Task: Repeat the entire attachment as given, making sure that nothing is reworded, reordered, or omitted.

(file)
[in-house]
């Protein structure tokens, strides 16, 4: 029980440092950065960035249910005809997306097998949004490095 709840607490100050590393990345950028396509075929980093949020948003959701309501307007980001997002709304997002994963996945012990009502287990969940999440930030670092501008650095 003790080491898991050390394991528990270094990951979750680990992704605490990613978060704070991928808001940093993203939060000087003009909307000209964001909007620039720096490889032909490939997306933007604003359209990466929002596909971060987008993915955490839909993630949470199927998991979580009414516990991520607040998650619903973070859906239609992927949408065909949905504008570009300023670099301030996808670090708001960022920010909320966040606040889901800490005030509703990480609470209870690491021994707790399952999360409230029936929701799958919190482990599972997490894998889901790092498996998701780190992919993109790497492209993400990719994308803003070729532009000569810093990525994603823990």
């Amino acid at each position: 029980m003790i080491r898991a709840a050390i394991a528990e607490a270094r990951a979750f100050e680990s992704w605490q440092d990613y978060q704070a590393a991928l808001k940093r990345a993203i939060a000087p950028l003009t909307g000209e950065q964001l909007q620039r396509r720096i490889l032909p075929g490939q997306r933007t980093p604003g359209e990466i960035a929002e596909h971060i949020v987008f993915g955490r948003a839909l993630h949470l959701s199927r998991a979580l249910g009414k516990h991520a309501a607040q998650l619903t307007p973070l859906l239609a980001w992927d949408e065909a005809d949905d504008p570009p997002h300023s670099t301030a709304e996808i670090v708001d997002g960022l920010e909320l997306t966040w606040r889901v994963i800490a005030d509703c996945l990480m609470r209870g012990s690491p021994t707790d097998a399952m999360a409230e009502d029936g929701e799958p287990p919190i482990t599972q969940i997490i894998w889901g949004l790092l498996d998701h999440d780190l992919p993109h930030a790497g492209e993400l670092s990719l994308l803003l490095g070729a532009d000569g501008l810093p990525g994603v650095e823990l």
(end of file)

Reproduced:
[in-house]
């Protein structure tokens, strides 16, 4: 029980440092950065960035249910005809997306097998949004490095 709840607490100050590393990345950028396509075929980093949020948003959701309501307007980001997002709304997002994963996945012990009502287990969940999440930030670092501008650095 003790080491898991050390394991528990270094990951979750680990992704605490990613978060704070991928808001940093993203939060000087003009909307000209964001909007620039720096490889032909490939997306933007604003359209990466929002596909971060987008993915955490839909993630949470199927998991979580009414516990991520607040998650619903973070859906239609992927949408065909949905504008570009300023670099301030996808670090708001960022920010909320966040606040889901800490005030509703990480609470209870690491021994707790399952999360409230029936929701799958919190482990599972997490894998889901790092498996998701780190992919993109790497492209993400990719994308803003070729532009000569810093990525994603823990």
């Amino acid at each position: 029980m003790i080491r898991a709840a050390i394991a528990e607490a270094r990951a979750f100050e680990s992704w605490q440092d990613y978060q704070a590393a991928l808001k940093r990345a993203i939060a000087p950028l003009t909307g000209e950065q964001l909007q620039r396509r720096i490889l032909p075929g490939q997306r933007t980093p604003g359209e990466i960035a929002e596909h971060i949020v987008f993915g955490r948003a839909l993630h949470l959701s199927r998991a979580l249910g009414k516990h991520a309501a607040q998650l619903t307007p973070l859906l239609a980001w992927d949408e065909a005809d949905d504008p570009p997002h300023s670099t301030a709304e996808i670090v708001d997002g960022l920010e909320l997306t966040w606040r889901v994963i800490a005030d509703c996945l990480m609470r209870g012990s690491p021994t707790d097998a399952m999360a409230e009502d029936g929701e799958p287990p919190i482990t599972q969940i997490i894998w889901g949004l790092l498996d998701h999440d780190l992919p993109h930030a790497g492209e993400l670092s990719l994308l803003l490095g070729a532009d000569g501008l810093p990525g994603v650095e823990l």